January 9, 2020
Ratings are based on a 1 to 5 scale. 1 is horrible. 3 is average. 5 is great.
Today’s Throwback is perhaps one of the most controversial cards to ever exist in the Pokémon TCG: Tropical Beach (BW Black Star Promos BW28, BW50). It wasn’t controversial because of its effects, though it was decent at the time; it was controversial because of how this card was being distributed. Tropical Beach was being distributed on just two occasion, both being on World Championships for the years of 2011 and 2012. Those who owned Tropical Beach may or may not be willing to trade or sell those. If they did, one piece could be sold for around hundred dollars. I was lucky to find and purchase two legit copies from a hobby store back in September 2015 (and paid $200 total), only to be traded those two copies away to one of my most trusted competitive players. Anyways, according to Bulbapedia stating one of the Trivia regarding Tropical Beach:
“Two copies of each of the top-ranking versions were awarded to respective players across the three divisions making a total of 192 top thirty-two versions, 96 top sixteen versions, 48 quarter-finalist versions, 24 semi-finalist versions, and 12 finalist versions at each tournament. For the first time at Worlds 2012, a champion version was also produced. Two copies were awarded to those who placed first in each division, making a total of six.”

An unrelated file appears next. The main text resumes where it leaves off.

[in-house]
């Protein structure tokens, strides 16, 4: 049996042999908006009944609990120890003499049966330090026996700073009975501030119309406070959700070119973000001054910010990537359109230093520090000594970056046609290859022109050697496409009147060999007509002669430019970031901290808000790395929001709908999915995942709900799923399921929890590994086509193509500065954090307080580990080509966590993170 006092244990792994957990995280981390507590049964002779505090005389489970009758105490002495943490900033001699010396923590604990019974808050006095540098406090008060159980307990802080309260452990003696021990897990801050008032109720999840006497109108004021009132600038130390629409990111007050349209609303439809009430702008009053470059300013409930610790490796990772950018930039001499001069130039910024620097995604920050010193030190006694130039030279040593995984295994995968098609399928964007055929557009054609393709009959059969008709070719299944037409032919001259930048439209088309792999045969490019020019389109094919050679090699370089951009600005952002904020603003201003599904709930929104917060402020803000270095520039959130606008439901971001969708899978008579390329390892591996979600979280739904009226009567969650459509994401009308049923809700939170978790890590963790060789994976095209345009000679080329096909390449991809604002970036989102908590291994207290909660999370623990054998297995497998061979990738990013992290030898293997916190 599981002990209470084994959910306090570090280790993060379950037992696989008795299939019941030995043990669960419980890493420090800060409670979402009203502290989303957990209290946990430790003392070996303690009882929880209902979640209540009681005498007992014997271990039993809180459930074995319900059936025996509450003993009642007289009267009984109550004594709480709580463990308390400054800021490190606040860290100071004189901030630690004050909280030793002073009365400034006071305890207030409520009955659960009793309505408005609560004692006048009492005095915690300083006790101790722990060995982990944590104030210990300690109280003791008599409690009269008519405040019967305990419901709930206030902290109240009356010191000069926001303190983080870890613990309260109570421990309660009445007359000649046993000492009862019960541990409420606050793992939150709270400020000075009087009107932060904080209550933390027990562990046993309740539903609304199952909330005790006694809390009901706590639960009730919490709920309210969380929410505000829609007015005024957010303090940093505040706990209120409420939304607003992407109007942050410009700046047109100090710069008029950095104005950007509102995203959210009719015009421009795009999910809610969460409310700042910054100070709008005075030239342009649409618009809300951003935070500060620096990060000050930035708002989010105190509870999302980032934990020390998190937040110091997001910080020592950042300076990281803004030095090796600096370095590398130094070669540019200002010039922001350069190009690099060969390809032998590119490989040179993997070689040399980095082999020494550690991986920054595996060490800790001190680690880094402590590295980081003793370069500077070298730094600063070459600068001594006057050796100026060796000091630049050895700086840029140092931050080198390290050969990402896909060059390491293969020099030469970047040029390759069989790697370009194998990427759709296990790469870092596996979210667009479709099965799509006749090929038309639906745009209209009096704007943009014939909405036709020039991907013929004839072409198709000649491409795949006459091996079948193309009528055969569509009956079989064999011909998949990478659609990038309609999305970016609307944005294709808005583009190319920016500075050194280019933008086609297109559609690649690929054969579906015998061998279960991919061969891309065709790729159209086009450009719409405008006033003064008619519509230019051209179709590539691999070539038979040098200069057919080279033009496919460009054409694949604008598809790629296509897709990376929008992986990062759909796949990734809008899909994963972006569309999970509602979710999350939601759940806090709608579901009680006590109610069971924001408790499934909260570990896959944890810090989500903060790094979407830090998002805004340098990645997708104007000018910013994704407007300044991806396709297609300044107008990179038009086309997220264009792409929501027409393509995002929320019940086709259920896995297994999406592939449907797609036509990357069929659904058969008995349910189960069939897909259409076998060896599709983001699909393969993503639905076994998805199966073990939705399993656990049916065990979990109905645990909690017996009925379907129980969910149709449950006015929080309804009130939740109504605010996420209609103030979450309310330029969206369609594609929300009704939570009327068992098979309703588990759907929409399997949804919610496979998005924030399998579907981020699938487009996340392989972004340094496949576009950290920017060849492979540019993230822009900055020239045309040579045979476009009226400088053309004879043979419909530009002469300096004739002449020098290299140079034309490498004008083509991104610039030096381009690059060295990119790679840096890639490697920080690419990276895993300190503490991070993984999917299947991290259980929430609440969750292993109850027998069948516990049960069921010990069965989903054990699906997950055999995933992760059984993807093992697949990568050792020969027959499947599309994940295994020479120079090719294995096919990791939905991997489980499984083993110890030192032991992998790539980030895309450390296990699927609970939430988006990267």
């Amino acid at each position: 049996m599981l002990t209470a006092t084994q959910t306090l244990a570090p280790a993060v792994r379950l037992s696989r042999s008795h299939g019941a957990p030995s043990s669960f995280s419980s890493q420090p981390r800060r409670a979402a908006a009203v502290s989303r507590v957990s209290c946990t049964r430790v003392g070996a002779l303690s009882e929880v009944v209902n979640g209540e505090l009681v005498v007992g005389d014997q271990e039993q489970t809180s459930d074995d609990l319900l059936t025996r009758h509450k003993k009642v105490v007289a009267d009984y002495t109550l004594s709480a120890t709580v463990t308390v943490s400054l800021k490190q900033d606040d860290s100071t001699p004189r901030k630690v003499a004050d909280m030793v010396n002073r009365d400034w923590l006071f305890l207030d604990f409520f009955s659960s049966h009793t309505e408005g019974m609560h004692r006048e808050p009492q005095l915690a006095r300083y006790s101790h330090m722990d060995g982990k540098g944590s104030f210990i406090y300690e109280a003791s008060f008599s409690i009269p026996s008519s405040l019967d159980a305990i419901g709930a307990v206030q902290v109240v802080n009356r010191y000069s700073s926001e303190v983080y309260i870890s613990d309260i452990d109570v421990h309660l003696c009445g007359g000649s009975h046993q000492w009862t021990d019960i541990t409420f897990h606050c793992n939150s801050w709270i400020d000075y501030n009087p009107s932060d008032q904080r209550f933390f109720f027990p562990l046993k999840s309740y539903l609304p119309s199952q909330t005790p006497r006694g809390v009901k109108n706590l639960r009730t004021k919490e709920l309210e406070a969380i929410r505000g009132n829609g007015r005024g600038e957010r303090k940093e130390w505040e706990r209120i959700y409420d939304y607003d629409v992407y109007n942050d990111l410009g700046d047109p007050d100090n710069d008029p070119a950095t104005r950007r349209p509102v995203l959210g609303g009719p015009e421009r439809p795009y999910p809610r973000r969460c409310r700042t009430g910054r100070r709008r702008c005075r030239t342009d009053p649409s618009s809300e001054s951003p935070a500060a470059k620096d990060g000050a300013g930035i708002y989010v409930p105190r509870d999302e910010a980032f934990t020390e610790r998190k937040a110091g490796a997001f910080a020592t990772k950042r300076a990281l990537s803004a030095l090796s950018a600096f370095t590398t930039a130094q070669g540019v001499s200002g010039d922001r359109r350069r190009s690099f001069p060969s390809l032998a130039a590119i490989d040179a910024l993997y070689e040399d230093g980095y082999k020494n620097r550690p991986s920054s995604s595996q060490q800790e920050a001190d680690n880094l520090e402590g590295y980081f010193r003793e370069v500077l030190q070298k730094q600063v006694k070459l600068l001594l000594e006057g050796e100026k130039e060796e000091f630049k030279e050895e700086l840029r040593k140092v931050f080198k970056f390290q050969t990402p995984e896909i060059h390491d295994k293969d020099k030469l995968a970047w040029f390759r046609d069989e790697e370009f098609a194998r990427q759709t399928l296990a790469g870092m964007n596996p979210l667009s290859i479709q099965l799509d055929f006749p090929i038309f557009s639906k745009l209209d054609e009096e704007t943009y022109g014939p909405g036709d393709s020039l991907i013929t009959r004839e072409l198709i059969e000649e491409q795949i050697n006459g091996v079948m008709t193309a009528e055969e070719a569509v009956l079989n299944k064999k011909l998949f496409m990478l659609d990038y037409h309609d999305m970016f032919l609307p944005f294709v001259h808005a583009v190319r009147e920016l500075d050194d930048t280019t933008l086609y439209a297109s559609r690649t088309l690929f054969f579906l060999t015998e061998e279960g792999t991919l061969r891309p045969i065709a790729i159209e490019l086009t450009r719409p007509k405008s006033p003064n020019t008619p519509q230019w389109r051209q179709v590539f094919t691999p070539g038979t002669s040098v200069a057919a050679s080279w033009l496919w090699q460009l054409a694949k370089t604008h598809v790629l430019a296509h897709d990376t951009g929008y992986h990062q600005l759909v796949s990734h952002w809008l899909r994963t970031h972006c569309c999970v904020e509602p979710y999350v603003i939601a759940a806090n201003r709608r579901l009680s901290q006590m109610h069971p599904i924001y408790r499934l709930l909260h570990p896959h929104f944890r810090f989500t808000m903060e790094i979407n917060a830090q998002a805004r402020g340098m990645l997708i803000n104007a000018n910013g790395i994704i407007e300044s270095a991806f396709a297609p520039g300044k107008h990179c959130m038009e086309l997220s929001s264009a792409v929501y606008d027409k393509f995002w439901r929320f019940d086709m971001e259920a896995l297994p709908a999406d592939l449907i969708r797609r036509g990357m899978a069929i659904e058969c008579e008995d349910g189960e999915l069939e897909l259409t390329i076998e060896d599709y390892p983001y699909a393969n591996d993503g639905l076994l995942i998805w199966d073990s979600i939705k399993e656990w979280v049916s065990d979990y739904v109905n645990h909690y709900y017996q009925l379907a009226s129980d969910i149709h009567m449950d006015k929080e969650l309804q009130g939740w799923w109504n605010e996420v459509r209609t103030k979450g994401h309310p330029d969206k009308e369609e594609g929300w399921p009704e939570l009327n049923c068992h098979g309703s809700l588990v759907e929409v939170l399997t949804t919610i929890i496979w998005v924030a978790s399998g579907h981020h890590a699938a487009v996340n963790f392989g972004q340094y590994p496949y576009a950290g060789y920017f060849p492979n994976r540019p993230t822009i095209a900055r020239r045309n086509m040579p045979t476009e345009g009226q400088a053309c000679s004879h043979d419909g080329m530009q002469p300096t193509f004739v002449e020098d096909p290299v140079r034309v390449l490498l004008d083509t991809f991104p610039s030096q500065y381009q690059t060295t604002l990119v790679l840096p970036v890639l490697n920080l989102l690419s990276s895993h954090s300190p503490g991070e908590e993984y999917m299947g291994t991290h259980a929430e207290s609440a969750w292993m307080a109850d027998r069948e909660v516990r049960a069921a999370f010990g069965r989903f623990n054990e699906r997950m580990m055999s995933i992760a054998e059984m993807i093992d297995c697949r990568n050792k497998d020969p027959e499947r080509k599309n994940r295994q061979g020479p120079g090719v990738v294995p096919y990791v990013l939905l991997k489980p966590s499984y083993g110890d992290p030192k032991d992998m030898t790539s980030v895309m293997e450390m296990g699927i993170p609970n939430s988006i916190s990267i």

In short, that means for both years, only a total of 744 legitimate English printed Tropical Beach cards are being distributed…in the United States! Six other countries also had their Tropical Beach cards retain their respective languages (Japanese, French, German, Spanish, Portuguese, and Italian), bring overall Tropical Beach counts in the world to be 5208 copies. That’s still a small amount when comparing their card to millions – or tens or even hundreds of millions – of Pokémon players, and such a short supply made this card banned at 2013 in Japan due to being extremely hard to attain copies. If every deck ran a full four of Tropical Beaches regardless of language, then only 1302 decks can do that. Not only that, Tropical Beach is also printed as a World Championships 2011 card because a player from the Master Division named Ross Cawthon used a single copy of his rogue deck called “The Truth”, which made 2nd place in 2011 Worlds, only to be defeated by David Cohen’s TwinBoar Deck. Plus, world championship decks usually contain 4 decks: one from the champion of junior division; one from the champion of senior division; and two from the champion from Master Division and 2nd place. That world championship card, however, cannot be used in official tournaments. That was another part of the controversy; if a World Championship player actually used this exclusive promo and win the championship, then it makes other players think that this card is very, very good. Most of those exclusive promotional cards are designed to not be competitive but Tropical Beach seemed to break that tradition. While players frantically tried to get copies of those cards due to its usefulness, it’s important to know what this card actually does.